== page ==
At Maria Vargas' funeral, several people recall who she was and the impact she had on them. Harry Dawes was a not very successful writer/director when he and movie producer Kirk Edwards ... See full summary »
Joseph L. Mankiewicz
Andrew Morton is an attorney who made it out of the slums. Nick Romano is his client, a young man with a long string of crimes behind him. After he lost his paycheck gambling, hoping to buy... See full summary »
Having to leave Melbourne in a hurry to avoid various marriage proposals, two song-and-dance men sign on for work as divers. This takes them to an idyllic island on the way to Bali where ... See full summary »
Rick Leland makes no secret of the fact he has no loyalty to his home country after he is court-marshaled out of the army and boards a Japanese ship for the Orient in late 1941. But has ... See full summary »
Millionaire Turner, on his deathbed, leaves a million to Jane Barker. A movie addict who believes life is like the movies, marries Donn without telling him about the bequest. Turner gets ... See full summary »
Frederick De Cordova
A man in priestly robes, seemingly the long-awaited Father O'Shea, arrives at a little-frequented Catholic mission in 1947 China. Though the man seems curiously uncomfortable with his priestly duties, his tough tactics prove very successful in the Seven Villages, as around them China disintegrates in civil war and revolution. But he has a secret, and his friendship with mission nurse Anne (an attractive war widow) seems to be taking on an unpriestly tone... Written by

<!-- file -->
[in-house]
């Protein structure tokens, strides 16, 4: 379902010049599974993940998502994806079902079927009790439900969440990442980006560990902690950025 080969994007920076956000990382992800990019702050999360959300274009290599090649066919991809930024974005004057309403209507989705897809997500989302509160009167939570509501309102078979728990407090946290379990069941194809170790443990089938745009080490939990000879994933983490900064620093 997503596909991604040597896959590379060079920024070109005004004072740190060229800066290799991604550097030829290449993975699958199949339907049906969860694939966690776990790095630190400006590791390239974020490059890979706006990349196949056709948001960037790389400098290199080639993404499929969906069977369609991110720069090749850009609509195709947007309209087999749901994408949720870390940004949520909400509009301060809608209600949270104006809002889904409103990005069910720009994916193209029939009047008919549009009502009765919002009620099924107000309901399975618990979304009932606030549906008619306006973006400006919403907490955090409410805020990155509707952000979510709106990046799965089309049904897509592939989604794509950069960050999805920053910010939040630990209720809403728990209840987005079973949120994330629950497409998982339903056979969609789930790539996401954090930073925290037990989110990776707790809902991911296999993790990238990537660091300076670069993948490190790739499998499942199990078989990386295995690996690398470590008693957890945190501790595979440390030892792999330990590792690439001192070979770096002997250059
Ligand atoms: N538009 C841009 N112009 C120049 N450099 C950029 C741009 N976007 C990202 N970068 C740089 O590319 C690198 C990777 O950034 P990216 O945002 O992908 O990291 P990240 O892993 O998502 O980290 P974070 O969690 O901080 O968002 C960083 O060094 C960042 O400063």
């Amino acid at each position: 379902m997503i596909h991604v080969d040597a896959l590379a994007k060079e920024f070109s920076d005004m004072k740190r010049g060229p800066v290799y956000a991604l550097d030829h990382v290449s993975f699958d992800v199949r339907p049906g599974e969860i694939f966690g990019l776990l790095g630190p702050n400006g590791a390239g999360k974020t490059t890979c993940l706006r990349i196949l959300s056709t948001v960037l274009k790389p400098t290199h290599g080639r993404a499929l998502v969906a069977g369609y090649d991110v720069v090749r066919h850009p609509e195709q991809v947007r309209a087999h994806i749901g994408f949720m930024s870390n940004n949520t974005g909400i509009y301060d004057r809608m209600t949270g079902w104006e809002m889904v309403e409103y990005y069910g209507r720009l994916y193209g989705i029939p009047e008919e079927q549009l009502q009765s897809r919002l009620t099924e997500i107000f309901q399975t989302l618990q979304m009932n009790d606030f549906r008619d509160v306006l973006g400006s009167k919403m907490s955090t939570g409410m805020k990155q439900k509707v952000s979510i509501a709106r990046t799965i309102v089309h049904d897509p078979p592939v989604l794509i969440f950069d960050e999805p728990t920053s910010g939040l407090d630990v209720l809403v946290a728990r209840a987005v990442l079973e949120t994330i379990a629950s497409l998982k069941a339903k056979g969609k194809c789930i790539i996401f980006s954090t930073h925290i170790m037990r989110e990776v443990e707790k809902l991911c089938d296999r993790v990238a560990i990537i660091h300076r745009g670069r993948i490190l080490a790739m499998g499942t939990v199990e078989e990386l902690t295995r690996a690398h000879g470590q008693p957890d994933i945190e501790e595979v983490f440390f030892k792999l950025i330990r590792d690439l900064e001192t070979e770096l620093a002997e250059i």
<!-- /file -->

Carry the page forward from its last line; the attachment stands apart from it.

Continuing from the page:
Rod Crawford <firstname.lastname@example.org>
William Faulkner completed an adaptation of the 1950 novel for director Howard Hawks, a longtime collaborator, but the results were deemed "rather dull and sincere with an abundance of narration" by Hawks biographer Todd McCarthy and was shelved. See more »
Throughout the climactic confrontation as Carmody and Mieh Yang sit next to each other, Mieh Yang's bald head shifts repeatedly between sunshine and shadow. See more »
Dr. David Sigman:
Don't tell me the Church gives up on 'em, father! Medicine doesn't give up...
When medicine reaches a point where it never has to walk hopelessly away from a case, then you can criticize the Church because it left some... spiritual illness uncured.
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A great book, a great movie, and a perfect casting.
I first saw the film, and found it quite good. The story was catching, and the actors were splendid. As far as Bogart is concerned, I rank this movie with "the Caine Mutiny", and above "African Queen". Lee J. Cobb I found quite good too, and much more credible than Curd Juergens in "the Inn of sixth happiness". The rest of the cast gives, I think, a quite good idea of the missionary life in China. Which was the weak part in the otherwise good "Sand Pebbles". I read the book at least once a year. It explains more of the movie plot, and I recommend to anyone interested in the ethics of the film, but it should have been too long, if strictly respected in the screenplay. I'd rate the movie 9,5/10, admitting, though, that Bogart is one of my favorite actors, which could biase my judgment !
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